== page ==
According to a statement by Muhammad Dimyati, Director General of Research and Development Enforcement at the Ministry of Research, Technology and Higher Education, there are numerous policies established by the Government that is aiming to encourage the growth of downstream products wherein one of which includes the encouragement of human cell-based medicine products.  Although this regulation might not cover all parts and details of the process of human cell-based manufacturing, this regulation provides as a major breakthrough for Indonesian medicines. Bearing in mind that this medicine has a great ability to satisfy unmet medical needs, including the possibility to treat Covid-19. It is hoped that this regulation may provide comprehensive and applicable guidelines for human cell-based producer/businessmen and BPOM evaluators in regards to registration and examination of human cell-based medicine.


If there are any queries with regards to how this may affect your business, please contact us for further legal consultation.


This information does not, and is not intended to, constitute as legal advice; instead, all information, content, and materials are for general information only.



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[1] Minister of Health Decree No. 32/MENKES/SK/II/2014 on Stipulation of Hospitals as Medical Service, Research and Education Development Center for Tissue Bank and Stem Cells.

[2] Pursuant to Article 1 Number 2 of National Agency of Drug and Food Control (Badan Pengawas Obat dan Makanan – BPOM) Regulation No. 18 of 2020 on Guidelines on Assessment for Human Cell-Based Medicine (“BPOM Regulation 18/2020”).

[3] Pursuant to Article 2 Paragraph 1 of BPOM Regulation 18/2020.

[4] Ibid., Article 1 Number 3.

[5] Ibid., Page 9 of Chapter I of the Appendix.

[6] Ibid., Page 8

[7] Ibid., Page 9.

[8] The minimum requirement that must be satisfied are in regards to:

  1. the quality and manufacturing process of the stem cell (as set forth under Page 12-13 and 17 of Chapter II of the Appendix of BPOM Regulation 18/2020);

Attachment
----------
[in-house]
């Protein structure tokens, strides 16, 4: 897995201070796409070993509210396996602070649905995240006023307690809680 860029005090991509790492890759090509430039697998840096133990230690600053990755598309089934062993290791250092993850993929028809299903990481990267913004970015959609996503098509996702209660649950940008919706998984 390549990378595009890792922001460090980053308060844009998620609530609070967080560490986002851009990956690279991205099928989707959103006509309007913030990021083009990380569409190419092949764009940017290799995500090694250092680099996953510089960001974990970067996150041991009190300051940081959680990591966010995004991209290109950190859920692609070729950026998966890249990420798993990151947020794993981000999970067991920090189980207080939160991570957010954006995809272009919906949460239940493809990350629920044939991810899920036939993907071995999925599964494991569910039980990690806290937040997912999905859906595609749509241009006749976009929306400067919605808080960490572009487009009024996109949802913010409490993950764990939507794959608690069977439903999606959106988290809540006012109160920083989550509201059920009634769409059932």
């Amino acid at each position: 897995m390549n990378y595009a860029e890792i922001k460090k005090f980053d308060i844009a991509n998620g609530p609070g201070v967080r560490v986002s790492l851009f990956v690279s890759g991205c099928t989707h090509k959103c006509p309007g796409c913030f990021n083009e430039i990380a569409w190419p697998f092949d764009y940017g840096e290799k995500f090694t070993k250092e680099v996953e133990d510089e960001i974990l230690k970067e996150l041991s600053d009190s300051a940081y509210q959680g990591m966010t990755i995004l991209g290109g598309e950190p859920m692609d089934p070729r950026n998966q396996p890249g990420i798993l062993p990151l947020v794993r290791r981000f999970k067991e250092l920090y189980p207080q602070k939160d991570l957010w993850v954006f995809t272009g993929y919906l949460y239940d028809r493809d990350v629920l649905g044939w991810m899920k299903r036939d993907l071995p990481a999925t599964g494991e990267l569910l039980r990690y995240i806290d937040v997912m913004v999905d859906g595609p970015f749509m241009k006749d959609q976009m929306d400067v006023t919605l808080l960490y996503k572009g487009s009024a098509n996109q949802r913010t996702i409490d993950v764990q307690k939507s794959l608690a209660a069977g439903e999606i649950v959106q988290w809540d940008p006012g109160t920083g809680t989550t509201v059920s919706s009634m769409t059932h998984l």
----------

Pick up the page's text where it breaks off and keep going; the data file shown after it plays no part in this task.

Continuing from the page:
2. characterization of the stem cell, which includes the identity, pollutant and tumorgenicity level of stem cell (as set forth under Page 22, 24, 28 and 29 of Chapter II of the Appendix of BPOM Regulation 18/2020);
  3. non-clinical development for stem cell in terms of its toxicity, preliminary pharmacodynamic, biodistribution studies (as set forth under Page 39, 40, 41 and 44 of Chapter II of the Appendix of BPOM Regulation 18/2020); and
  4. clinical development for stem cells in terms of its pharmacodynamic, pharmacokinetic, clinic efficacy and clinic safety (as set forth under Page 46-50 of Chapter II of the Appendix of BPOM Regulation 18/2020).

[9] Ibid., Page 10.

[10] Pursuant to Page 12 of Chapter II of the Appendix of BPOM Regulation 18/2020.

[11] Ibid., Page 14

[12] Ibid., Page 18-20

[13] Ibid., Page 22-29

[14] Ibid., Page 21

[15] Batch or bets in Indonesian language, means a number of medicines having the same characteristic and quality, producing from the same manufacturing cycle or under the specified manufacturing order.

[16] Pursuant to Page 29-30 of Chapter II of the Appendix of BPOM Regulation 18/2020.

[17] Ibid., Page 31.

[18] Ibid., Page 31-32.

[19] Ibid., Page 32.

[20] Ibid., Page 36.

[21] Ibid., Page 37.

[22]  Ibid.

[23] Ibid., Page 44; The applicable CKUB is the Third Edition of CKUB established in 2016.

[24] Pharmacovigilance, as set forth under Article 1 of BPOM Regulation No 3/2011, means all activities implemented in regards to detection, assessment, understanding and prevention on the side effects and other problems that might be caused by the consumption of certain medication.

[25] Pursuant to Page 50-51 of Chapter II of the Appendix of BPOM Regulation 18/2020.